Robots and Empire (Robot, #4)Robots and Empire by Isaac Asimov

My rating: 5 of 5 stars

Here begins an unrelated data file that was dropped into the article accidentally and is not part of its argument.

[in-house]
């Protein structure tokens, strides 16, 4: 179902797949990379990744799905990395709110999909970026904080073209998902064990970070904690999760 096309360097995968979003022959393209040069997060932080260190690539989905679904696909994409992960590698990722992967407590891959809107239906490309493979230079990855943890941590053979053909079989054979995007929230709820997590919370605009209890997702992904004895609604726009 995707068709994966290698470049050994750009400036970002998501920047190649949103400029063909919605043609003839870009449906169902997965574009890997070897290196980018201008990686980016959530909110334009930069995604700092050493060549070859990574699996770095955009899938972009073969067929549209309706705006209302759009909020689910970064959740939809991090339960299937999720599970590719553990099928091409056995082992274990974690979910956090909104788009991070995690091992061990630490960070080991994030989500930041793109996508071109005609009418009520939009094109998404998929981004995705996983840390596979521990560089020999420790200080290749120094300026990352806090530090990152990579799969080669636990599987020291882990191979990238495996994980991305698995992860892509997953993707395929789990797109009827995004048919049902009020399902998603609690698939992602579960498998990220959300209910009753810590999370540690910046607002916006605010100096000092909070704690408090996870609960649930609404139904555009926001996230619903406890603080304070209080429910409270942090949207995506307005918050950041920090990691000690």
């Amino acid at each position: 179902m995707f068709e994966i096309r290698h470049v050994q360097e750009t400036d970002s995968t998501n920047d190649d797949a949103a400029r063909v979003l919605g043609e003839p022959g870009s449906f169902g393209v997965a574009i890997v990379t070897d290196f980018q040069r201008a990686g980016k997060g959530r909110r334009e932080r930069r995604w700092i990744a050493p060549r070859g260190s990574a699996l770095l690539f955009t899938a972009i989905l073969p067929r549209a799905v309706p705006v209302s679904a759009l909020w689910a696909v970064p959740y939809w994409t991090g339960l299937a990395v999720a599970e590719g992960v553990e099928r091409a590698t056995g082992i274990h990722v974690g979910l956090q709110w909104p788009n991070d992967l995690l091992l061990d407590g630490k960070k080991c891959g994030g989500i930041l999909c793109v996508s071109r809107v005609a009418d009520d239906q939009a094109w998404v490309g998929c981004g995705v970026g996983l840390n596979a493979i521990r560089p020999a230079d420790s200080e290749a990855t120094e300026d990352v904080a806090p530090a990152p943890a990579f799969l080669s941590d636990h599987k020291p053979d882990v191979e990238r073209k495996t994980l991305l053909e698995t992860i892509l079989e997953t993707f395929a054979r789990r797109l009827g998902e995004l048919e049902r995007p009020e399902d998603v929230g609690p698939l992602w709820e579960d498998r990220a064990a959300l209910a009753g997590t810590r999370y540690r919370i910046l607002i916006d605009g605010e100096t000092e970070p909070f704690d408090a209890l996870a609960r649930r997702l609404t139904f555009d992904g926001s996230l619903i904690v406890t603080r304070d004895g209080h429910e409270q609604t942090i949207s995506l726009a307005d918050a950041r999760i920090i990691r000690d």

I am on a quest to read Asimov’s Robot and Foundation books in order. The chronology is the author’s, using events that start (leaving aside the beginning of Pebble in the Sky) many thousands of years in the future and build roughly sequentially. Asimov wrote these books wildly out of this order, which makes the experience all the more fun. He wrote Robots and Empire, for example, thirty years after The Currents Of Space, a book that in the author’s chronology follows Robots and Empire by many centuries. Like I said, fun. Robots and Empire is set some 200 years after the close of events in The Robots of Dawn. The morose detective Elijah Baley is no longer with us, but his memory and methods linger in his robot partner, R. Daneel Olivaw, and his twice requited love Gladia Solaria, of the long-lived and robot-dependent Spacers. Baley’s legacy as a hero for the rival Settlers shows his role in lighting the first spark of the movement that ultimately becomes the Galactic Empire in later novels. Of course, I had no clue of all this import years ago when I read many of these books scattershot. It is only in the context of ‘order’ that the author’s ambition becomes clear. Robots and Empire is simultaneously a mystery (solving an epic crime before it is committed), political intrigue, social commentary, and, in the interaction between the robots R. Daneel and Giskard, a fascinating, moving exploration of sentience that pushes one’s definition of humanity. The interweaving threads of this plot, culminating in the tapestry of humanity described by Giskard as he imagines psychohistory, sets imagination soaring. An inspiring read. A final note. Robots and Empire is so long out of print that only one library out of dozens in nearby towns actually had a tattered copy. This is a loss for thinking readers – this book should be made available as an ebook, if not put back in to print. A classic. ~ Guest Reviewer: Mr. Dimmick